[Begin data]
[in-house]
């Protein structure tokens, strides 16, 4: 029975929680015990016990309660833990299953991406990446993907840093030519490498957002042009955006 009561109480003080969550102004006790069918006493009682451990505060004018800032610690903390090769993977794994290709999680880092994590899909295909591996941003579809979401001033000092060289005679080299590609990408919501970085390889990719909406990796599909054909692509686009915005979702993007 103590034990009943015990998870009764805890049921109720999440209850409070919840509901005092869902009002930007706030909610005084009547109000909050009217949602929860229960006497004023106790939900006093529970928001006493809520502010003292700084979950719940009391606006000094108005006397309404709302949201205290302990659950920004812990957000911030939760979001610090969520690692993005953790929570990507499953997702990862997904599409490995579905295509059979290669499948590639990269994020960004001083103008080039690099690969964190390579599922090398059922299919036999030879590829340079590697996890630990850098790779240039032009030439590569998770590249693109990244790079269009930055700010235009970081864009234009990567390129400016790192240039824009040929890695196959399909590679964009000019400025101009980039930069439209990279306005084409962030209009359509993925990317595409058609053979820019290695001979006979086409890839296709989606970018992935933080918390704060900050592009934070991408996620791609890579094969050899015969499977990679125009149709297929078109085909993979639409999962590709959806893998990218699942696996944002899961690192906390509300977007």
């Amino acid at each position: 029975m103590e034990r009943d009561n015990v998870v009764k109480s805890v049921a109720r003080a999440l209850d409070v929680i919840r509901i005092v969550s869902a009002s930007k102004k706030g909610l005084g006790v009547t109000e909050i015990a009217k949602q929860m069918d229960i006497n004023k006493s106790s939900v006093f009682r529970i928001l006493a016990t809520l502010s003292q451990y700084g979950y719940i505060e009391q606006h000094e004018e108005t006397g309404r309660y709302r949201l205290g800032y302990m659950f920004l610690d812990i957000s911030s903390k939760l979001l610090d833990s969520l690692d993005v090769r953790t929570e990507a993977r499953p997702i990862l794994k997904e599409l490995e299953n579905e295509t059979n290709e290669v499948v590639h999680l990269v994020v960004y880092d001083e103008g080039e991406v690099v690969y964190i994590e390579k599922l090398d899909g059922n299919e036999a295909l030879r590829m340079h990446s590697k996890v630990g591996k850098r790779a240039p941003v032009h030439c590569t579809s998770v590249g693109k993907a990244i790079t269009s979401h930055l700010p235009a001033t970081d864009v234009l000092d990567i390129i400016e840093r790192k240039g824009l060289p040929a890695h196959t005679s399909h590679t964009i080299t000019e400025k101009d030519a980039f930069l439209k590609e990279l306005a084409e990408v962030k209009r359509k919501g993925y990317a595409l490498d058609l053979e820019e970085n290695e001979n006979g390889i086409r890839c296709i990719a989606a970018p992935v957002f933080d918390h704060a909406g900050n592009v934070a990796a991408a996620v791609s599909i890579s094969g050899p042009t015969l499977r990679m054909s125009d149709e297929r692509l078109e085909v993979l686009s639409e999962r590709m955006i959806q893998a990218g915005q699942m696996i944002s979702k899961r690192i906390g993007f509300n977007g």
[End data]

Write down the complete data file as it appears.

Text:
[in-house]
């Protein structure tokens, strides 16, 4: 029975929680015990016990309660833990299953991406990446993907840093030519490498957002042009955006 009561109480003080969550102004006790069918006493009682451990505060004018800032610690903390090769993977794994290709999680880092994590899909295909591996941003579809979401001033000092060289005679080299590609990408919501970085390889990719909406990796599909054909692509686009915005979702993007 103590034990009943015990998870009764805890049921109720999440209850409070919840509901005092869902009002930007706030909610005084009547109000909050009217949602929860229960006497004023106790939900006093529970928001006493809520502010003292700084979950719940009391606006000094108005006397309404709302949201205290302990659950920004812990957000911030939760979001610090969520690692993005953790929570990507499953997702990862997904599409490995579905295509059979290669499948590639990269994020960004001083103008080039690099690969964190390579599922090398059922299919036999030879590829340079590697996890630990850098790779240039032009030439590569998770590249693109990244790079269009930055700010235009970081864009234009990567390129400016790192240039824009040929890695196959399909590679964009000019400025101009980039930069439209990279306005084409962030209009359509993925990317595409058609053979820019290695001979006979086409890839296709989606970018992935933080918390704060900050592009934070991408996620791609890579094969050899015969499977990679125009149709297929078109085909993979639409999962590709959806893998990218699942696996944002899961690192906390509300977007």
């Amino acid at each position: 029975m103590e034990r009943d009561n015990v998870v009764k109480s805890v049921a109720r003080a999440l209850d409070v929680i919840r509901i005092v969550s869902a009002s930007k102004k706030g909610l005084g006790v009547t109000e909050i015990a009217k949602q929860m069918d229960i006497n004023k006493s106790s939900v006093f009682r529970i928001l006493a016990t809520l502010s003292q451990y700084g979950y719940i505060e009391q606006h000094e004018e108005t006397g309404r309660y709302r949201l205290g800032y302990m659950f920004l610690d812990i957000s911030s903390k939760l979001l610090d833990s969520l690692d993005v090769r953790t929570e990507a993977r499953p997702i990862l794994k997904e599409l490995e299953n579905e295509t059979n290709e290669v499948v590639h999680l990269v994020v960004y880092d001083e103008g080039e991406v690099v690969y964190i994590e390579k599922l090398d899909g059922n299919e036999a295909l030879r590829m340079h990446s590697k996890v630990g591996k850098r790779a240039p941003v032009h030439c590569t579809s998770v590249g693109k993907a990244i790079t269009s979401h930055l700010p235009a001033t970081d864009v234009l000092d990567i390129i400016e840093r790192k240039g824009l060289p040929a890695h196959t005679s399909h590679t964009i080299t000019e400025k101009d030519a980039f930069l439209k590609e990279l306005a084409e990408v962030k209009r359509k919501g993925y990317a595409l490498d058609l053979e820019e970085n290695e001979n006979g390889i086409r890839c296709i990719a989606a970018p992935v957002f933080d918390h704060a909406g900050n592009v934070a990796a991408a996620v791609s599909i890579s094969g050899p042009t015969l499977r990679m054909s125009d149709e297929r692509l078109e085909v993979l686009s639409e999962r590709m955006i959806q893998a990218g915005q699942m696996i944002s979702k899961r690192i906390g993007f509300n977007g």